OONI data shows that the testing of presented signs of blocking on several AS networks. However, the censorship techniques across ISPs differ.

On some networks (such as AS21127), OONI data provides evidence of blocking, as we observe that a block page was served (as illustrated below).

Block page

Image: Block page served on AS21127 in Russia when was tested on 8th December 2021,

Similarly, we observe a block page being served when was tested on AS31163 on 8th December 2021, as illustrated below.

Block page

Image: Block page served on AS31163 in Russia when was tested on 8th December 2021,

We also observe block pages on other networks, such as AS8359 (shared below).

Block page

Image: Block page served on AS8359 in Russia when was tested on 8th December 2021,

In some cases though (such as on AS42437), OONI data suggests that access to is being interfered with by means of a TLS man-in-the-middle attack, while in other cases (such as on AS51570), we observe that the connection is reset once the TLS handshake has been initiated, suggesting the use of Deep Packet Inspection (DPI) technology.

On many tested networks in Russia though, OONI data suggests that is accessible.


OONI data collected from Russia suggests that access to both the Tor network and the Tor Project’s website is blocked on some AS networks in Russia.

Despite these blocks, OONI data suggests that both the Tor network and are still accessible on most networks in Russia. The blocking of the Tor network and appears to vary from ISP to ISP in Russia, and different ISPs adopt different censorship techniques.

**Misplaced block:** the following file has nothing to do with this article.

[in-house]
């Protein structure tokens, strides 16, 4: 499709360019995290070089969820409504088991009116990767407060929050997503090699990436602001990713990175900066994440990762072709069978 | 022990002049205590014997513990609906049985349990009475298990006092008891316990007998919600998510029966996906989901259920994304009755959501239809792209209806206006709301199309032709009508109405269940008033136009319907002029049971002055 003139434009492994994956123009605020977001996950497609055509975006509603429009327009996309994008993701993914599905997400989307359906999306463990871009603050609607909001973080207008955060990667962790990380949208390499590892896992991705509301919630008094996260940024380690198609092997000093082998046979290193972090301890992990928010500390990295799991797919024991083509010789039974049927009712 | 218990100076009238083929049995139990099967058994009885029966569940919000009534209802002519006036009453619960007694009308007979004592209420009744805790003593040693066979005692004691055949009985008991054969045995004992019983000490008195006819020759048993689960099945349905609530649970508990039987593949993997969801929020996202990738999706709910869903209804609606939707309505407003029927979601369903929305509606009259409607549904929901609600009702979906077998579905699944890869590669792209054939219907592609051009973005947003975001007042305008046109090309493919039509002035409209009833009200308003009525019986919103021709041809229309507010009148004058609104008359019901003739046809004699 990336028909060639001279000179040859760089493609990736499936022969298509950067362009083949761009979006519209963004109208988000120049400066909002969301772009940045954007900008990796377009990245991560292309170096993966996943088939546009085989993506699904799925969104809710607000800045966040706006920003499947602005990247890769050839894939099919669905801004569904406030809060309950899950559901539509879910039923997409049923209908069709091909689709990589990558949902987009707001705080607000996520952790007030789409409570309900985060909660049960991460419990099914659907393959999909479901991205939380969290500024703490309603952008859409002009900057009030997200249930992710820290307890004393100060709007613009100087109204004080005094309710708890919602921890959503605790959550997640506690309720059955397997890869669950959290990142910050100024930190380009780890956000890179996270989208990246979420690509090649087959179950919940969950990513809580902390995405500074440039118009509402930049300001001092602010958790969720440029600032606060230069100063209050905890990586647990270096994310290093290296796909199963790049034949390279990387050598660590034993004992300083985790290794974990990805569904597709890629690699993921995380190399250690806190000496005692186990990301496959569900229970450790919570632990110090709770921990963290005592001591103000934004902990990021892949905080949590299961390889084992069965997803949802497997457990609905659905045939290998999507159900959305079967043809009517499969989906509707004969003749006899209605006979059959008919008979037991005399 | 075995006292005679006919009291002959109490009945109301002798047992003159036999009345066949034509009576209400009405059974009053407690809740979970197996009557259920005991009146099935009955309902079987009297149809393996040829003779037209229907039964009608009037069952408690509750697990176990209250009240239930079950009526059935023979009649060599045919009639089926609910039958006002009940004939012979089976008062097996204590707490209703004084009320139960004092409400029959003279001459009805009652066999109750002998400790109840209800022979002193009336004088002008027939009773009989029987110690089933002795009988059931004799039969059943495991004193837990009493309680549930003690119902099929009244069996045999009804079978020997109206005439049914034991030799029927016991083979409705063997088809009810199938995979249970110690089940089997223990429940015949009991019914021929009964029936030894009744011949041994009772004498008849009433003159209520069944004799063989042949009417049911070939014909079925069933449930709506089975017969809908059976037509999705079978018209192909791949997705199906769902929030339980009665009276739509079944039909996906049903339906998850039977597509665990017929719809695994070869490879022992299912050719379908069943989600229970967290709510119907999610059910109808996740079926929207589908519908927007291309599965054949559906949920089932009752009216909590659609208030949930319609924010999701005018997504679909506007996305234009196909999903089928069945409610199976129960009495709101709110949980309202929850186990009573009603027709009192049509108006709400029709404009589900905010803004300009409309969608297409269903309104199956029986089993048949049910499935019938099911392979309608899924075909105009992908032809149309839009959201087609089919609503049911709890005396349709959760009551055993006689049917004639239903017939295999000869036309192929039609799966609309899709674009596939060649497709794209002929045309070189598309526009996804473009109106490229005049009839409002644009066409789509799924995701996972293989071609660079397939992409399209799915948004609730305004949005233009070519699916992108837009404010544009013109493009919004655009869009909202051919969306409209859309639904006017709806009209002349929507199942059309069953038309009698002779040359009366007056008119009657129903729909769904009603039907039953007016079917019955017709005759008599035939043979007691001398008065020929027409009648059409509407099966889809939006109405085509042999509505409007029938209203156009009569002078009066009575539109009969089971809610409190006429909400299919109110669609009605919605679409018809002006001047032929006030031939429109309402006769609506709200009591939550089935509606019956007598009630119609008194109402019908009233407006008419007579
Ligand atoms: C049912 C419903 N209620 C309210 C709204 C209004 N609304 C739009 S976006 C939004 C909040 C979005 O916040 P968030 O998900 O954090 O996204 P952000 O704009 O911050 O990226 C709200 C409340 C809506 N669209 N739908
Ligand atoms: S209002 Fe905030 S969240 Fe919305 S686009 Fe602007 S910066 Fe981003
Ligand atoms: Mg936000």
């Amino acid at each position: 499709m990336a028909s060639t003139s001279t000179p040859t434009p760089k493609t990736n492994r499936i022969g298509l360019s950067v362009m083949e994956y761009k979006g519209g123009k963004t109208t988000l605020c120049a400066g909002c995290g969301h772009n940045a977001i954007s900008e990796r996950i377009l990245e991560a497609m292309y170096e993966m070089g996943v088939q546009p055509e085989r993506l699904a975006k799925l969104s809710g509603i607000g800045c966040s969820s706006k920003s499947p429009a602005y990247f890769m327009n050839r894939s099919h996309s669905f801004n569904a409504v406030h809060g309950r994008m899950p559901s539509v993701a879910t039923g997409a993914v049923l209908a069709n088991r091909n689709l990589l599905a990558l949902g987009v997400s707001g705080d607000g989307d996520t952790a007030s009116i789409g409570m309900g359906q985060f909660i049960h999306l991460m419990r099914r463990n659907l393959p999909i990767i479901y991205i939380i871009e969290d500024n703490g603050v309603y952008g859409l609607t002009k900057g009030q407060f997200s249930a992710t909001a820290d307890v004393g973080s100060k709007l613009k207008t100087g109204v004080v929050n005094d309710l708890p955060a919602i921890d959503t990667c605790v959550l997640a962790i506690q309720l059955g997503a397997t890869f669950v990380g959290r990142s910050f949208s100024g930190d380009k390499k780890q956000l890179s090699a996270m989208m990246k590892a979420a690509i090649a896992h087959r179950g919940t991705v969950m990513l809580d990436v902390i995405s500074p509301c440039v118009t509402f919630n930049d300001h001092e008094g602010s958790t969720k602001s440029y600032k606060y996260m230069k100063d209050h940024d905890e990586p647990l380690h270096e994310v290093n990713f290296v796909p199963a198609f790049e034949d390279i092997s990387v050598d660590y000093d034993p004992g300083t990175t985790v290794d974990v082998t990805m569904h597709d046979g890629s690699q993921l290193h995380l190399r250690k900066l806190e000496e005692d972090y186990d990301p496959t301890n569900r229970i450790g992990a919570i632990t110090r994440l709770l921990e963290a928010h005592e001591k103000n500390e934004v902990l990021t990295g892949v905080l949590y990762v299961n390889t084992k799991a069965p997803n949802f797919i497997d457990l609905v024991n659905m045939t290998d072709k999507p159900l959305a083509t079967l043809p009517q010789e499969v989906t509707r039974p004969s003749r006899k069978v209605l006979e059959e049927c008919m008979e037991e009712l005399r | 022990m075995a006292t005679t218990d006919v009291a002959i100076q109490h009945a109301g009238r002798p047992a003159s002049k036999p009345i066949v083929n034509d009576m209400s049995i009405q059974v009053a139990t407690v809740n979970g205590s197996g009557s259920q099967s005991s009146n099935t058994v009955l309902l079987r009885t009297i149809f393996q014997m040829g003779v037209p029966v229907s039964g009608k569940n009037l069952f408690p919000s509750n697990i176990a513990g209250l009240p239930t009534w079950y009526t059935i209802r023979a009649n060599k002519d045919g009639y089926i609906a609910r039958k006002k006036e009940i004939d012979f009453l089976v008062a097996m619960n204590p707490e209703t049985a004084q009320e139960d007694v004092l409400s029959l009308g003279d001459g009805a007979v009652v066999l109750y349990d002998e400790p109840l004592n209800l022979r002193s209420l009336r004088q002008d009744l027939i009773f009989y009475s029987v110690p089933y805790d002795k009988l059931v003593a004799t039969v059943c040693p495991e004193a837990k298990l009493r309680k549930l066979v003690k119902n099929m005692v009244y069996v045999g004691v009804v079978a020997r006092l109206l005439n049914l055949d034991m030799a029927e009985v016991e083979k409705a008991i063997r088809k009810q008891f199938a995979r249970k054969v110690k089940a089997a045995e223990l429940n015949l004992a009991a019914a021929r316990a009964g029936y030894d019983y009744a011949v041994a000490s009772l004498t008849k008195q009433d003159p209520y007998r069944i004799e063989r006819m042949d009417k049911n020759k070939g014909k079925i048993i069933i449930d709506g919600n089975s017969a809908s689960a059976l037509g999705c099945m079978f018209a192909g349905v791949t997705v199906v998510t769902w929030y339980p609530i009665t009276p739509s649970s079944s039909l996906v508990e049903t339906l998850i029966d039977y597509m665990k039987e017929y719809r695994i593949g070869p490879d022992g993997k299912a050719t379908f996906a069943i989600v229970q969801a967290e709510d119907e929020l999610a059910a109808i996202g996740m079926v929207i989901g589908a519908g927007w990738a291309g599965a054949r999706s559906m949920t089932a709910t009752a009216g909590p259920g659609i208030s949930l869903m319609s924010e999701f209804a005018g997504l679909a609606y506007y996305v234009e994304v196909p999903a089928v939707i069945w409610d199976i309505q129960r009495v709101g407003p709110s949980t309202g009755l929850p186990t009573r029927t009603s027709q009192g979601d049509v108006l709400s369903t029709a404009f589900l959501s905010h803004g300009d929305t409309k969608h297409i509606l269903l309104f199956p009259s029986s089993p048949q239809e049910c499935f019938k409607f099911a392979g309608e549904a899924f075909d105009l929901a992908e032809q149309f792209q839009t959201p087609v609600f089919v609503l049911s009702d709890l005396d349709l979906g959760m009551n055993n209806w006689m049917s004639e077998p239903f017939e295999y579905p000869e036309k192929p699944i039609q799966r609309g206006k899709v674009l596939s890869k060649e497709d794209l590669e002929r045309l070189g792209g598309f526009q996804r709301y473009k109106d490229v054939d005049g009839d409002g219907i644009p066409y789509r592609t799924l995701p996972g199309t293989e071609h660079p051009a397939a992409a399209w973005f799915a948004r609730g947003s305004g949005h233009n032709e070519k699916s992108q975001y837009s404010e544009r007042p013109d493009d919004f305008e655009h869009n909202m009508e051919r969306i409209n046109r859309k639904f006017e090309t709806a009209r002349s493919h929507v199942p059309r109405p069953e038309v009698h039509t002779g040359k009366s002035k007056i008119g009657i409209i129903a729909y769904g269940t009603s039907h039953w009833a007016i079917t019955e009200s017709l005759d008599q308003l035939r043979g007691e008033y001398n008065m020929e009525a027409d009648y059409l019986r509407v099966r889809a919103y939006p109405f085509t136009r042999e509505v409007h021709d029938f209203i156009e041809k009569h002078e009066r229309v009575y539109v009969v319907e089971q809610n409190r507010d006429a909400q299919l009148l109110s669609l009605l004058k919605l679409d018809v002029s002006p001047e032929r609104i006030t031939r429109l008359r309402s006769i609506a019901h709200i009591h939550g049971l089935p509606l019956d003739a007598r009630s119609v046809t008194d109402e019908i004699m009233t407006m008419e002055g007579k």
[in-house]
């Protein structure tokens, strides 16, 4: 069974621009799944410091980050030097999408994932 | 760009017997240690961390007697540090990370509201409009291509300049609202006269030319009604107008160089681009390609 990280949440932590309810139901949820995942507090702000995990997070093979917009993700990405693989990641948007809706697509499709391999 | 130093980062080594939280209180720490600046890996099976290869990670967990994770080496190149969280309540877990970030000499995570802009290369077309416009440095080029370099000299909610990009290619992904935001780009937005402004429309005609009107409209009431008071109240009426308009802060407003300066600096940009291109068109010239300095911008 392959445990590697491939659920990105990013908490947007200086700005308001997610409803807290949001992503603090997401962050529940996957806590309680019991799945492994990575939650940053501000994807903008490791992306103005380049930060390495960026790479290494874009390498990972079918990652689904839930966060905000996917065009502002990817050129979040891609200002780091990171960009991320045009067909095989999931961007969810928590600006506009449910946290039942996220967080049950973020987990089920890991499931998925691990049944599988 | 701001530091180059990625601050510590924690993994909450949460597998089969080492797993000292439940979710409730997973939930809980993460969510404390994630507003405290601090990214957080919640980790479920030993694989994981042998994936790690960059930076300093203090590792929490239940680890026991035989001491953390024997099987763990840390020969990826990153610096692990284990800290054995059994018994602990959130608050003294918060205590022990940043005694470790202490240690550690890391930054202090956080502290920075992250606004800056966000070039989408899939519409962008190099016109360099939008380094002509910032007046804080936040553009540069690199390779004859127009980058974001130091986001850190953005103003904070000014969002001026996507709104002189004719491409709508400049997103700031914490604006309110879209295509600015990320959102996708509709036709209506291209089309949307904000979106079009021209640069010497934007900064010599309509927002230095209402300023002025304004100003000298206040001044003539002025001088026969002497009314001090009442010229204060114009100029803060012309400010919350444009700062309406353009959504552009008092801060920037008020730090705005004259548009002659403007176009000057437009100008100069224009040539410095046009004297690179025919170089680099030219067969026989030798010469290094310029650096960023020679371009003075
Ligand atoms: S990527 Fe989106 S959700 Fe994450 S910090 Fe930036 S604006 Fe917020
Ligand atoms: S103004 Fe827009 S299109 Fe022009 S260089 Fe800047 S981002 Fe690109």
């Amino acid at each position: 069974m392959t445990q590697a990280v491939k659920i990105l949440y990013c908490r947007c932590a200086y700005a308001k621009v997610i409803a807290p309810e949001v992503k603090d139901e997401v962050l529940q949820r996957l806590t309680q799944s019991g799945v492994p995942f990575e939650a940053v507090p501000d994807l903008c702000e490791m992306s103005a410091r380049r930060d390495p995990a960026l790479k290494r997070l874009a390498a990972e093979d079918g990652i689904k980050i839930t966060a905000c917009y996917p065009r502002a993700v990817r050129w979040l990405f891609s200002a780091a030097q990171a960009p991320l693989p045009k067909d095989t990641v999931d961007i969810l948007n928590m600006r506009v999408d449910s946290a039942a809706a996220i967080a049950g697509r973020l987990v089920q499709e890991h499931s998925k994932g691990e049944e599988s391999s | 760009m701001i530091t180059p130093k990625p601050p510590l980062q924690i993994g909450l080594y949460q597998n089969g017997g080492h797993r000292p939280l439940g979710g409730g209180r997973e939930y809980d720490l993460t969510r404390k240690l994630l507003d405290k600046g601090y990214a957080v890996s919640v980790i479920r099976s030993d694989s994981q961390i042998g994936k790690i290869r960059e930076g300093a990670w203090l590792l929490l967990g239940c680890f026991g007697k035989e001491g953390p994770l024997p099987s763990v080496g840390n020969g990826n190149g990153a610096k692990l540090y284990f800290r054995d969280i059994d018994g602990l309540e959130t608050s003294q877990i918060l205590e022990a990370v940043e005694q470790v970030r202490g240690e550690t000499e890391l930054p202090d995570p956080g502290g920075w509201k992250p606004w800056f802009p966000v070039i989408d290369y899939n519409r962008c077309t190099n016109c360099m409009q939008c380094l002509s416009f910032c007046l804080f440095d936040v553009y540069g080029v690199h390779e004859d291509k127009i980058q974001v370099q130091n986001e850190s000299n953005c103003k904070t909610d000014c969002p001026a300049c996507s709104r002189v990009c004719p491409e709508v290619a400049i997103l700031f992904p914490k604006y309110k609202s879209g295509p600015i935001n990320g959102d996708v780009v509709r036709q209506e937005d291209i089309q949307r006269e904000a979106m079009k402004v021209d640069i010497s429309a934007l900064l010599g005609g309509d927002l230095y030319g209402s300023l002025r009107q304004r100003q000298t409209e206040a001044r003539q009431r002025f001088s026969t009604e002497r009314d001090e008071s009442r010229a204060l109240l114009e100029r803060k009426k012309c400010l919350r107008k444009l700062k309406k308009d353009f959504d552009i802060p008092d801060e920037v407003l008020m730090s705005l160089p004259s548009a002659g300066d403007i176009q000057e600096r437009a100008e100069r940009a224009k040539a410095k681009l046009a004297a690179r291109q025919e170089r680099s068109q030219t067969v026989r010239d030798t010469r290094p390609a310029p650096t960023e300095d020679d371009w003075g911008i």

This variance could be explained by the fact that internet infrastructure in Russia is fairly decentralized, limiting the ability to implement a uniform country-wide internet censorship policy. As a result, it is at the discretion of each ISP to independently implement blocking orders from the central government authority (Roskomnadzor).

To circumvent Tor blocking, you can:

Meanwhile, the Tor Project identified and responded to the use of DTLS fingerprinting to block the Snowflake pluggable transport, and they will be rolling out the fix in the next Tor Browser release. We therefore recommend keeping an eye out for (and updating to) the next Tor Browser version, and configuring Tor Browser to use Snowflake.

If access to is blocked on your network, you can:

If you’re in Russia and would like to contribute more OONI measurements, please consider running OONI Probe to continue testing Tor reachability.


We thank OONI Probe users in Russia who contributed measurements, supporting this study.

We also thank the Tor Project for their tireless efforts in building an online world that protects humans worldwide.